Collection by Erika Heet

The 2010 LA Modernism Show


The opening night of the Los Angeles Modernism Show, held for the first time at Barker Hangar at the Santa Monica Airport, was defined by intriguing pieces by both modern favorites and less-known—even anonymous—designers. There were happy discoveries, specifically, chairs by French designer Maria Pergay and Italian designer Gigi Radice. The 1970s made a strong showing this year, with macramé and clay sculptures mixed in with wood, chrome and steel pieces. Standouts included a Tony Duquette starburst sculpture from 1974, Le Corbusier chairs re-envisioned in concrete and rebar, and a complete 1960 prototype Holiday House trailer parked right outside. The show runs through Sunday, May 2.

Check out the sildeshow to see a few pieces that caught our eye.

The original showroom model for the Holiday House trailer, designed in 1960 for David H. Holmes, half of the Harry &...
Frank Gehry prototype Masonite-and-cardboard Easy Edges chairs, 1968–69.
A steel-and-leather chair by French designer Maria Pergay (born in 1930), one of only eight, before a 1970 steel chair...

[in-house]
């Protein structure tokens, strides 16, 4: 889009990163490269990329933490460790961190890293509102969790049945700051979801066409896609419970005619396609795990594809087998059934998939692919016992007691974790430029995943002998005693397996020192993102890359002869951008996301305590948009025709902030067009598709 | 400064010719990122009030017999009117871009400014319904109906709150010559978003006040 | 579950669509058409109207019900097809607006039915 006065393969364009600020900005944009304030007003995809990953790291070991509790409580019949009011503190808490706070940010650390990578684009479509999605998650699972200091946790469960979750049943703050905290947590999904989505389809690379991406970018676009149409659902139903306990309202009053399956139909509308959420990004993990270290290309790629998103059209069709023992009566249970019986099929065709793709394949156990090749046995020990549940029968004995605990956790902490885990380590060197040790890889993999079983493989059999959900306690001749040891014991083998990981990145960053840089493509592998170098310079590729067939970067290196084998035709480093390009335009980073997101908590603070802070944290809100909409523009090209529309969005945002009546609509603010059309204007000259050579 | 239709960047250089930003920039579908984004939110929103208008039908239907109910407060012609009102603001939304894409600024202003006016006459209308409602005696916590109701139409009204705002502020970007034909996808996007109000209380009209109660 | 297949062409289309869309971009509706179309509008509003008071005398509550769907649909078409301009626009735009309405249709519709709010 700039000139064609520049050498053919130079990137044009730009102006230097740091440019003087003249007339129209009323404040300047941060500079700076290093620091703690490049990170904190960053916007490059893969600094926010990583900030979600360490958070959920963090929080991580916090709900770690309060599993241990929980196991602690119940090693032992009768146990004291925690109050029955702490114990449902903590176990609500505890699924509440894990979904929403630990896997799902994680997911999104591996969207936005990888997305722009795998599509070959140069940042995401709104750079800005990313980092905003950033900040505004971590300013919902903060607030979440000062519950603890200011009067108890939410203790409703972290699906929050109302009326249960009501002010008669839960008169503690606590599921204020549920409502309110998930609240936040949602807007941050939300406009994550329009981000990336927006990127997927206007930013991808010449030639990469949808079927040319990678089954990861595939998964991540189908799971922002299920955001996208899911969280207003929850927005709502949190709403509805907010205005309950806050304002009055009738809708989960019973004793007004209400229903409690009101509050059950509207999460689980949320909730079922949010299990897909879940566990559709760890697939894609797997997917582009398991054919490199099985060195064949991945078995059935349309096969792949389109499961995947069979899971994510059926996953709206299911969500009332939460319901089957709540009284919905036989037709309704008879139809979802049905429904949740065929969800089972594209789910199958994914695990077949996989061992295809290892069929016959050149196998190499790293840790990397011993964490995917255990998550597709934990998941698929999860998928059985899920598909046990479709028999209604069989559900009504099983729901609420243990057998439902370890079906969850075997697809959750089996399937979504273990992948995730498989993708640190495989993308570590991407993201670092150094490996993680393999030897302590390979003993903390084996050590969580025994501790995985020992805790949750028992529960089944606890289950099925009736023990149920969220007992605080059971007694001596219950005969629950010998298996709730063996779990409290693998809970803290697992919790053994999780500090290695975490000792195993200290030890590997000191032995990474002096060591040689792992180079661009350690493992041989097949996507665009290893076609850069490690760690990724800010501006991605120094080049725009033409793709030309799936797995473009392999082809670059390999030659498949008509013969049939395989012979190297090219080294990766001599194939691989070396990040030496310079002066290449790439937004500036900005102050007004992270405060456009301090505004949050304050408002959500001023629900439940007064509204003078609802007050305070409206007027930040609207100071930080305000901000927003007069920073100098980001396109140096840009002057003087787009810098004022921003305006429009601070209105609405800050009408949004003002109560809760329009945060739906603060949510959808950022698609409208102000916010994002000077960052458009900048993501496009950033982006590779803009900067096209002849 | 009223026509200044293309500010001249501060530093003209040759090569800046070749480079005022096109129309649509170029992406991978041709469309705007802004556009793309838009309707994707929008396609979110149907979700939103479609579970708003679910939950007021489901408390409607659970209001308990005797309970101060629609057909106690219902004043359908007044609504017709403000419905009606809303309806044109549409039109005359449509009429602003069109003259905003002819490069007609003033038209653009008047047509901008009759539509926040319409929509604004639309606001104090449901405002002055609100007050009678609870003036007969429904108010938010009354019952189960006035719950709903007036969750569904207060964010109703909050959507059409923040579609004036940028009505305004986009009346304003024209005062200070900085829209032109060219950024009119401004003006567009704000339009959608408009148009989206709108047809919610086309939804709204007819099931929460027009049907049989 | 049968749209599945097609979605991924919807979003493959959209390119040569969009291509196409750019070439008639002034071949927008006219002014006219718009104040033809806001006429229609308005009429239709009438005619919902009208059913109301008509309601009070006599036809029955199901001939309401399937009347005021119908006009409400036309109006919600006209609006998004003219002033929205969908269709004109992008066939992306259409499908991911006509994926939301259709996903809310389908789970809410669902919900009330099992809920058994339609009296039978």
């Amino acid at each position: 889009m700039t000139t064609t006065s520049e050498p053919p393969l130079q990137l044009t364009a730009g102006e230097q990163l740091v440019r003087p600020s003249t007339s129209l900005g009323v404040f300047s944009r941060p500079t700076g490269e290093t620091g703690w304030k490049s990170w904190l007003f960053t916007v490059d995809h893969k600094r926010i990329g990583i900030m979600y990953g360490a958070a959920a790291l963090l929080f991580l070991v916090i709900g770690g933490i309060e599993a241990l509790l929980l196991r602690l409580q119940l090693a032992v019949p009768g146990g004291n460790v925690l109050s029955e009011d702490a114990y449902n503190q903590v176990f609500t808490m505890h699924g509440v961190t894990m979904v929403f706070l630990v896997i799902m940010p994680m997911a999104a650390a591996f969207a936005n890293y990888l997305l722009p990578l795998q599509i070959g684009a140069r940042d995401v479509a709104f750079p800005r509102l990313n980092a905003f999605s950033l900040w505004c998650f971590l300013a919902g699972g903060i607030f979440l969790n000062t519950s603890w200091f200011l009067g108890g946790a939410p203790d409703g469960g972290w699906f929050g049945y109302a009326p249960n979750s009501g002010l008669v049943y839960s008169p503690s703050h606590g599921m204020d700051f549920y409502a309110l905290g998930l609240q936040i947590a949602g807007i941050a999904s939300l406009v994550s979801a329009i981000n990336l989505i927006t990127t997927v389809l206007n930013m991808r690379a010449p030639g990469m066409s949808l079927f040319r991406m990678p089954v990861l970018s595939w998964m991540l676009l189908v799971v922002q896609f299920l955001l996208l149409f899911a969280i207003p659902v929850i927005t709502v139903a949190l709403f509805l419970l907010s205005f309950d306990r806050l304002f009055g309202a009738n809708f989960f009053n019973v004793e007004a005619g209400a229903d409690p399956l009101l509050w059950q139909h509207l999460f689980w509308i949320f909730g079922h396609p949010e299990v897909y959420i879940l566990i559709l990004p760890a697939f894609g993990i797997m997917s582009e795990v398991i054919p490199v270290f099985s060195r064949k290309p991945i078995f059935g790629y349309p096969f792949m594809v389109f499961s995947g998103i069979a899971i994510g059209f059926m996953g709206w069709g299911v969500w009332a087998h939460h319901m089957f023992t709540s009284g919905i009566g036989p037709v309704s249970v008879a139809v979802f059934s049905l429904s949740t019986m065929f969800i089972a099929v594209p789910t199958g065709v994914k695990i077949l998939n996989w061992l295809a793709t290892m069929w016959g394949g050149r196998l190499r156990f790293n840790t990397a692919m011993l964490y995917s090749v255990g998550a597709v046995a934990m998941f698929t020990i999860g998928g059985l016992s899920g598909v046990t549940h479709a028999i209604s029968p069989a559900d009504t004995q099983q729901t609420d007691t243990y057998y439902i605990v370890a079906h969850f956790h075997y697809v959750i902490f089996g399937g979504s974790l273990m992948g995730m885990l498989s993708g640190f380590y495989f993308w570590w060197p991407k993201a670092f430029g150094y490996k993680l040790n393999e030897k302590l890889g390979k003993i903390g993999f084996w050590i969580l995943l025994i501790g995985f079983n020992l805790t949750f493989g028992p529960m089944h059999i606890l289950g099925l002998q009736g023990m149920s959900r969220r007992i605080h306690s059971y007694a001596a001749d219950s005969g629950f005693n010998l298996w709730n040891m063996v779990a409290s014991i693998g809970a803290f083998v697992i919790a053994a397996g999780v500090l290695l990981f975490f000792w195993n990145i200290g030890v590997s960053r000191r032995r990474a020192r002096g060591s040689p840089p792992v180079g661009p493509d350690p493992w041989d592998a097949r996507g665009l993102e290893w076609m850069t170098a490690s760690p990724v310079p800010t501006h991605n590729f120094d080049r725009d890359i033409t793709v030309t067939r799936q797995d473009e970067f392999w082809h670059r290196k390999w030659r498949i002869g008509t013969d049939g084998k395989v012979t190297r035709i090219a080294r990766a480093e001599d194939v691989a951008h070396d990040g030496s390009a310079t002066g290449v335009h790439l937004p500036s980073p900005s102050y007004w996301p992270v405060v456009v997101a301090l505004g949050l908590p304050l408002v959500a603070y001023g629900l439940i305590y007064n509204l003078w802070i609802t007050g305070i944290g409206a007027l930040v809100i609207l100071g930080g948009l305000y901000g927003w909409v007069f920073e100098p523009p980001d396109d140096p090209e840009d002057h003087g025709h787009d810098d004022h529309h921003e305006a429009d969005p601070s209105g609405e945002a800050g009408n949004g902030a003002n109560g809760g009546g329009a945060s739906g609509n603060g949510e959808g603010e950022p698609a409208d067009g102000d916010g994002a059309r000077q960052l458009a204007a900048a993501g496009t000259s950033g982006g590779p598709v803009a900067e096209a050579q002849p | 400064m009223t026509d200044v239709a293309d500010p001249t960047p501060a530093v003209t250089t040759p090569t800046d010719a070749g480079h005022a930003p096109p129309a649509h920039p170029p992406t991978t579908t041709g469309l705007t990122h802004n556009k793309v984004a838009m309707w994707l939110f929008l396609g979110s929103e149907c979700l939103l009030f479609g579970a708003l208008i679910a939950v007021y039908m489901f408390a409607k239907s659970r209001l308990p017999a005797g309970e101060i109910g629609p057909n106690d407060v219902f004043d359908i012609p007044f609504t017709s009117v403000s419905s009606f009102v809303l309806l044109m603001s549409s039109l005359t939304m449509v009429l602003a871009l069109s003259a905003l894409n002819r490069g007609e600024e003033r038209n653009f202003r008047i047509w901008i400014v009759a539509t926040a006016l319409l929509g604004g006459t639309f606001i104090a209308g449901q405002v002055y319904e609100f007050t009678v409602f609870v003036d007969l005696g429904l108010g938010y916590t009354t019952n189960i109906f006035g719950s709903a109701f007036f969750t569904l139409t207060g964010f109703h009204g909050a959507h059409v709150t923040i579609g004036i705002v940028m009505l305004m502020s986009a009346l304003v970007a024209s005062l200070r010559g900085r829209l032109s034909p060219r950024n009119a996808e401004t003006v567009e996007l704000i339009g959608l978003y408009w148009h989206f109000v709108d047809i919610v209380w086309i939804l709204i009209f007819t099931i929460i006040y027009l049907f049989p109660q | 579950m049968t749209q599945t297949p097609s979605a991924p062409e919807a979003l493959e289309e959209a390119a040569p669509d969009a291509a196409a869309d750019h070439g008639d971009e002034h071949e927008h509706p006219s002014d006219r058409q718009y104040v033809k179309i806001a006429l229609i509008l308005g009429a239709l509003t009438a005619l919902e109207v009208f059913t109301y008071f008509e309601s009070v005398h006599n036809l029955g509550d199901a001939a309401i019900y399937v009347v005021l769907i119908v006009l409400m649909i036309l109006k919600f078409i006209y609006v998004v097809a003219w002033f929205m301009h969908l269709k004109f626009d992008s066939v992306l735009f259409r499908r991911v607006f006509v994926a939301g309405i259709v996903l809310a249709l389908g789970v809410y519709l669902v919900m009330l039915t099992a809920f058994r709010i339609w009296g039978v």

Early 1950s vintage fabric in mint condition.
Detail of a signed and stamped chest by Swedish designer Edmund Spence, 1945.
Reform Gallery dedicated much of their show space to Paul Tuttle, who studied architecture at Frank Lloyd Wright's...
An installation with 1970s clay sculptures from Studio One 11.
The circa 1950 Arianna chair, by Italian designer Gigi Radice for Renzo Minotti, of bent plywood over steel and covered...
Primal Son, a 1974 brass, plastic and mirror sculpture made by Tony Duquette for a Pasadena estate.
Bicycle Race, a 1949 oil on canvas by painter G. Maurice Cloud, who was born in 1909, attended the Beaux-Arts Academy...
A late-1960s spiral stair designed by an aeronautical engineer to lead passengers to the bar inside a 747.
Referred to as a punk appropriation of Le Corbusier's iconic LC-2 chair, Stefan Zwicky's Grand Comfort Sans Comfort...

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